Balfour Beatty boss Ian Tyler steps down

Aaron Morby 11 years ago
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Balfour Beatty’s boss Ian Tyler is stepping aside to allow his deputy Andrew McNaughton to take over running the country’s biggest contractor from March.

Tyler, aged 51, has run Balfour Beatty since 2005 and is leaving in April to explore new opportunities outside the company.

He leaves just two months after Balfour’s steady, no-surprises reputation was jolted with a shock profit warning after more than a year of restructuring and streamlining.

During Tyler’s stewardship, the contractor trebled in size, notably moving into higher-end engineering design with the purchase of Parsons Brinckerhoff and strengthening its infrastructure services capability.

Balfour has strategically broadened its geographical spread along with its skill base in key US, Middle East, Australian and, more recently, Canadian markets.

Tyler joined Balfour Beatty in 1996 from the Hanson Group where he was finance director of ARC.

Steve Marshall, Chairman, said: “It is also testament to his leadership that Balfour Beatty has the depth of management talent that has ensured a smooth succession.”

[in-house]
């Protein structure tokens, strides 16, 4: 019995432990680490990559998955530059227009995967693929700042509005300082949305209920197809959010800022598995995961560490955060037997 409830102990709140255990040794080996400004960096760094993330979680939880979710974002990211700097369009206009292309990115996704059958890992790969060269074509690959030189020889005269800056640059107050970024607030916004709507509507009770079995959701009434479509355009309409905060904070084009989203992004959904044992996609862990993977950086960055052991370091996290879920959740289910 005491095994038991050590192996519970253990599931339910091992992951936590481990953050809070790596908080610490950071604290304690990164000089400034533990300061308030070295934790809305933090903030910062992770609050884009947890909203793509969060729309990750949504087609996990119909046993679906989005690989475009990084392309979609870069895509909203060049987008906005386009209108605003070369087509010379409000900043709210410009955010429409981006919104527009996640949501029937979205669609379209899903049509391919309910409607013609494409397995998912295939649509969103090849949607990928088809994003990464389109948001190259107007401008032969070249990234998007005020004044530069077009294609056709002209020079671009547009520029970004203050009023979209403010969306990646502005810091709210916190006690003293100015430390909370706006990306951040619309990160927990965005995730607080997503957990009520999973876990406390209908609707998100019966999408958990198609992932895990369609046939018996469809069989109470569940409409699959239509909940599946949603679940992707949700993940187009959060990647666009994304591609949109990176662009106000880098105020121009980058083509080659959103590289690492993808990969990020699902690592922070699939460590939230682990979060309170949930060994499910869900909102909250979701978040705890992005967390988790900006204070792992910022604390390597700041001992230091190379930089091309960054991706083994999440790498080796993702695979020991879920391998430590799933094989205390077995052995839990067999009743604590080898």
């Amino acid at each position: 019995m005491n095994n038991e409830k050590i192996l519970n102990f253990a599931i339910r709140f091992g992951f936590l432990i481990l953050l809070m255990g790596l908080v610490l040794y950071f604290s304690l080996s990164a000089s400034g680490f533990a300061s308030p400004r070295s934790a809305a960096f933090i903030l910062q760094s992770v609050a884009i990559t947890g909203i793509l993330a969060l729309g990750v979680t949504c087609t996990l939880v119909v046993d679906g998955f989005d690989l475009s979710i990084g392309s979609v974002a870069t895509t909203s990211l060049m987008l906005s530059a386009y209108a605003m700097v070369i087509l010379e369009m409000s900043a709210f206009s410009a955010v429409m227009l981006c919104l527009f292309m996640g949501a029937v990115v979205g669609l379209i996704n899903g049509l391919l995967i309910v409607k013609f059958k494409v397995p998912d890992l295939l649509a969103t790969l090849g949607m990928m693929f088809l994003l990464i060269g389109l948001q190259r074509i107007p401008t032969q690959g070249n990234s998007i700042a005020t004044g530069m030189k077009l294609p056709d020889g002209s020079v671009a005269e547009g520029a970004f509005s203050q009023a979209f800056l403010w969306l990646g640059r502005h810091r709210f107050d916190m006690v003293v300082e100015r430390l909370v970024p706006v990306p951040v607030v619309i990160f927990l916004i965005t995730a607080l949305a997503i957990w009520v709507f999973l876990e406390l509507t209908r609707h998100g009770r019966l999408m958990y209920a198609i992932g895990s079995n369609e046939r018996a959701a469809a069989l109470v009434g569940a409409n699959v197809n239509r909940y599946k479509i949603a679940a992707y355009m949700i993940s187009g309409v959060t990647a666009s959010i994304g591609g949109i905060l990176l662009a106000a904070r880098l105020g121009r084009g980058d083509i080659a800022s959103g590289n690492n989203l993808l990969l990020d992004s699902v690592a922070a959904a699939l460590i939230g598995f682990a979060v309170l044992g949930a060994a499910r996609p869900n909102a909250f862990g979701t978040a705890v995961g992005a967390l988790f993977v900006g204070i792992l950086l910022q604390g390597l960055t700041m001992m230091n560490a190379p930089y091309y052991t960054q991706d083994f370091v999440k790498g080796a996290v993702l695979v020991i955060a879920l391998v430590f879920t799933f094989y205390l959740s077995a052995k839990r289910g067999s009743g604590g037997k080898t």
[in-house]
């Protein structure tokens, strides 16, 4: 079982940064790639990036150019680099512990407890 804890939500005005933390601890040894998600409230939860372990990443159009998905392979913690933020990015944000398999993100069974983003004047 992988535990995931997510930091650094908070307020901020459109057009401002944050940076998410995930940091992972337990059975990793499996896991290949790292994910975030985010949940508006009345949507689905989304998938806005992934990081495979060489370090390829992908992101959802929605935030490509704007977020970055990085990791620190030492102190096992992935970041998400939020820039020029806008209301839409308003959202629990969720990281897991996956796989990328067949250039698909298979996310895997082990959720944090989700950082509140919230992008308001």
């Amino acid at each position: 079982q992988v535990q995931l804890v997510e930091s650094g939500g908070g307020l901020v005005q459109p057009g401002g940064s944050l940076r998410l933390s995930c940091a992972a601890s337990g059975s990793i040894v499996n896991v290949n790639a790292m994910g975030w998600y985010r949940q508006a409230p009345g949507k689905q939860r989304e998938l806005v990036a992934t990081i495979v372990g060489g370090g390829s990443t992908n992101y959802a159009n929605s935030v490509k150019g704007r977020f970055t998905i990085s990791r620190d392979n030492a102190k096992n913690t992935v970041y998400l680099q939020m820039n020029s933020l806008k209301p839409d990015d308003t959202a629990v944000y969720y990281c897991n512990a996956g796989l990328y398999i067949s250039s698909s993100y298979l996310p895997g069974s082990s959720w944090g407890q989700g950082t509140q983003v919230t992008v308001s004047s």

Balfour in November forecast that profitability will drop “slightly” as it struggled to negotiate lower prices with suppliers to reflect market conditions.

This saw shares dive 18%, its worst tumble since October 1998 and prompted a full-scale charm offensive with city analysts about medium-term growth prospects in global markets.

McNaughton, who became deputy CEO last July, has a “deep understanding of our customers and operations, and the relentless drive necessary to successfully deliver the strategy that he has been intimately involved in developing,” Marshall added.

McNaughton, who joined the board in 2009, has been instrumental in developing the group’s global strategy to move into higher growth sectors, like the energy markets.

In a trading statement this morning Balfour also stressed it would take further action, both operationally and strategically where necessary, to deal with the downturn in its UK market.

“In keeping with our strategy and given the difficulties in a number of our markets, particularly in UK construction and European rail, the order book mix is shifting from construction to professional services and support services, and overall, from buildings to infrastructure projects.

“Due to the longer-term nature and back-end loaded margin profile of these contracts, most of the benefit to revenue and profit arises in 2014 and thereafter.”

The firm added: “In the medium and long term, we are confident that our position in infrastructure markets, our focus and competitive advantage in the transportation, rail, power, water and mining verticals, and our initiatives to access growing markets such as Australia, Canada, Brazil and India will stand us in good stead as well as making the business more robust.”

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